Bluetooth Technology And Wireless on Cellphones

Bluetooth technology and wireless on cellphones are fast becoming standard features. Almost 55% of cellphones sold worldwide are Bluetooth-enabled, and an increasing number of smartphones are wireless-capable.

Isn't it annoying when you want to email someone your latest holiday pics and they're stuck on your cellphone?

There is no need to struggle with files stuck on only one device (laptop, desktop or cellphone) anymore. Taking some time in setting up device synchronization between your many gadgets means you will never be without an essential bit of data again.

Device synchronization enables you to share files, contacts, music and images if you set up your own little private network at home, connecting your desktop, laptop and smartphone - creating your own little wireless world, where all your information is shared.

Syncing is not as difficult as it seems. The first thing to check is compatibility across your different devices - are they using the same or compatible technologies. A quick visit to your hardware or device manager on your computer, or the settings menu or user guide on your cellphone, should answer that. If they are compatible, make sure the hardware is available and the drivers for the devices are all installed.

Some older desktops may not have Bluetooth, but Bluetooth dongles are inexpensive and can plug into a USB port, enabling your desktop to join a Bluetooth network.

The user manual that comes with your cellphone should have the specific setup procedures, as these differ slightly from cellphone to cellphone, but most operating systems like Windows XP, Windows 2000, Vista and Macs will automatically find and add a new Bluetooth device, provided that you have set it to be discovered on your cellphone settings.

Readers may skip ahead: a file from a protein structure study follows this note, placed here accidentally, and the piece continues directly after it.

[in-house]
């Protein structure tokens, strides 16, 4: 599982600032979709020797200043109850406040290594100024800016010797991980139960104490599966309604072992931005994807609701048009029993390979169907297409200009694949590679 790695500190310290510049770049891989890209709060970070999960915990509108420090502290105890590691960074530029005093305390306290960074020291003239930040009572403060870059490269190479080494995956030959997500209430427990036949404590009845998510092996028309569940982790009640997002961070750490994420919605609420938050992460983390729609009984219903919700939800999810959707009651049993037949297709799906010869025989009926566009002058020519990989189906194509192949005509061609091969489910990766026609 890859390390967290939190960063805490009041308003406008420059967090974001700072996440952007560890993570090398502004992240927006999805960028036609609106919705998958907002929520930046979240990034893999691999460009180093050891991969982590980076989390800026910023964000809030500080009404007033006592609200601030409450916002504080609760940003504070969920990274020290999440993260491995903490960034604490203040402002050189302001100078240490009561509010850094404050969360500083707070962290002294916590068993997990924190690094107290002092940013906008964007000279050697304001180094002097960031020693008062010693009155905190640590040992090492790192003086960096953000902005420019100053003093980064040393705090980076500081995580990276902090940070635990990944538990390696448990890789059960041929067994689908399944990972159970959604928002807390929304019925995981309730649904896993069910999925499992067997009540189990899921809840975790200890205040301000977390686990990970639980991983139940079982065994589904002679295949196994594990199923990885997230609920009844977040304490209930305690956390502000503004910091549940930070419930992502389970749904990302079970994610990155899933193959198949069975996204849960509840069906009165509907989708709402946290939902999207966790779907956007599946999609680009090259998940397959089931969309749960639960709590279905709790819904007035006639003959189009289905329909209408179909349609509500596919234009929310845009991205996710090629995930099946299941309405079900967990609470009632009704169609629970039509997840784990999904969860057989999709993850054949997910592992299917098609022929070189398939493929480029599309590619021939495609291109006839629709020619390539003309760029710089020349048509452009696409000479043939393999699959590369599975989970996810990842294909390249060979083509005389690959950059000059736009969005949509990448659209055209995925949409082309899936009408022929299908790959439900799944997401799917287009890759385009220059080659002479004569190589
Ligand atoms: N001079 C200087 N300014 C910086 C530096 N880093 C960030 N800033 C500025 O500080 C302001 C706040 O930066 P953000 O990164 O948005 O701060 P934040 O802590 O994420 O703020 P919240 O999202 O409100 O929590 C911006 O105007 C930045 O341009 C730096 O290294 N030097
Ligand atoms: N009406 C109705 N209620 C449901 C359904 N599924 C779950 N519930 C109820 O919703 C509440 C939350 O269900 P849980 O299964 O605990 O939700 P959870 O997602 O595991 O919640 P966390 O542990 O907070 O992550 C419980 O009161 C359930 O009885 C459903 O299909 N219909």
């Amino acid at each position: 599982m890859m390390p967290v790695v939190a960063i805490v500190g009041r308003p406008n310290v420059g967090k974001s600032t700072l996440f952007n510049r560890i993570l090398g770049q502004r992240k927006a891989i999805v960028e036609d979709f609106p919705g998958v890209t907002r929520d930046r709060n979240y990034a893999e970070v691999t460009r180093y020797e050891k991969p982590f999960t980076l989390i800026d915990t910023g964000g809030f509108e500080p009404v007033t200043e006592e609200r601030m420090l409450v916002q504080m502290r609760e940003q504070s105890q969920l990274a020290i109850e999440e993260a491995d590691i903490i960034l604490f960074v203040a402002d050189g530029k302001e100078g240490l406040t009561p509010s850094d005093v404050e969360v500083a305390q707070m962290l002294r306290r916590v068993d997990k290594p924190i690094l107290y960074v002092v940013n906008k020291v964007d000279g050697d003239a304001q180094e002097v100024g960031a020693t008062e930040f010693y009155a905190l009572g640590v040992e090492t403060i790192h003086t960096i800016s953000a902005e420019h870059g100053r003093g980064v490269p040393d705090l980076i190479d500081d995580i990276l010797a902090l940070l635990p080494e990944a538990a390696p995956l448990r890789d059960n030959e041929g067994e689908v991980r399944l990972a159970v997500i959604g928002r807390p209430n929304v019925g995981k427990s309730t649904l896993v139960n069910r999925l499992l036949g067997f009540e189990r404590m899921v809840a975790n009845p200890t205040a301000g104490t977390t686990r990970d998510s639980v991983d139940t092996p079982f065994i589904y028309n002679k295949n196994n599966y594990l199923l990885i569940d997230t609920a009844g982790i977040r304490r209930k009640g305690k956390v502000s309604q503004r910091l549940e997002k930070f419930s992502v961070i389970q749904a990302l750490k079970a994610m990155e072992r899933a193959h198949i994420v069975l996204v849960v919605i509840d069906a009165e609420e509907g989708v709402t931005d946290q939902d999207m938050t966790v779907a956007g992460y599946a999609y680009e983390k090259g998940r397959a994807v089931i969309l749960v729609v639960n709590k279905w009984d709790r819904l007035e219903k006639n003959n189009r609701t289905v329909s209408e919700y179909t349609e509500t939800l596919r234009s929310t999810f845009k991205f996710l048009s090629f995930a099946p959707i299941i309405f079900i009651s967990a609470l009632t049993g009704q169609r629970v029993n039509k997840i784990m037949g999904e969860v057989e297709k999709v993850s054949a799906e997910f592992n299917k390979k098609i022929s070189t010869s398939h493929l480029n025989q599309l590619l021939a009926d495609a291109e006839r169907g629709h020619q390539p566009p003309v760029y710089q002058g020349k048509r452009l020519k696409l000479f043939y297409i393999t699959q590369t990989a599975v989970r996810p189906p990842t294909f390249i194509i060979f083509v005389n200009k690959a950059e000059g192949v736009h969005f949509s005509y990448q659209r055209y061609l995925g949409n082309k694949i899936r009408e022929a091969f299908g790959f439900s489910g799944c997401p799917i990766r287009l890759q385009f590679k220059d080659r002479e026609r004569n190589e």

Setting up a Personal Information Network is now a matter of adding your devices to the network and giving them permission to communicate with each other. The tricky thing about Bluetooth is that devices must be set up to both send and receive files (setting up one function does not imply that you can use the other function).

You will also have to use a passkey or password in the setup, which is either provided in your user manual or you can set up your own passkey, so your information is protected. Any file exchange will require your passkey to be entered by both parties.

The best way to test if your Bluetooth is communicating with your laptop is to send a picture or a file from the cellphone or external device to your laptop and then do the same from the laptop to the device. To do that, select the image or file you want to send, right-click on it and select Send to and then Bluetooth device and you should be able to select the specific device to which you want to send files.

You can synchronize your contact lists, photos and even a manageable number of files this way.

If you have a wireless network set up at work or home, use it to check your mails and send files. It's as simple as adding your cellphone or smartphone to the wireless network. All you need to do is find your cellphone's wireless settings (either in your Settings or Setup menu). Next, search for the network, then add it by entering the network name, and the key or password - and you should be able to use your wireless to download email and exchange files between your smartphone and laptop or wireless desktop computer fairly effortlessly.

If you're concerned about security remember that anyone within range can see your Bluetooth network, though they will have to go through the same procedure to connect to you, making it unlikely that anyone will be able to see your personal information.

Having your own information network at home can make work and play much easier.

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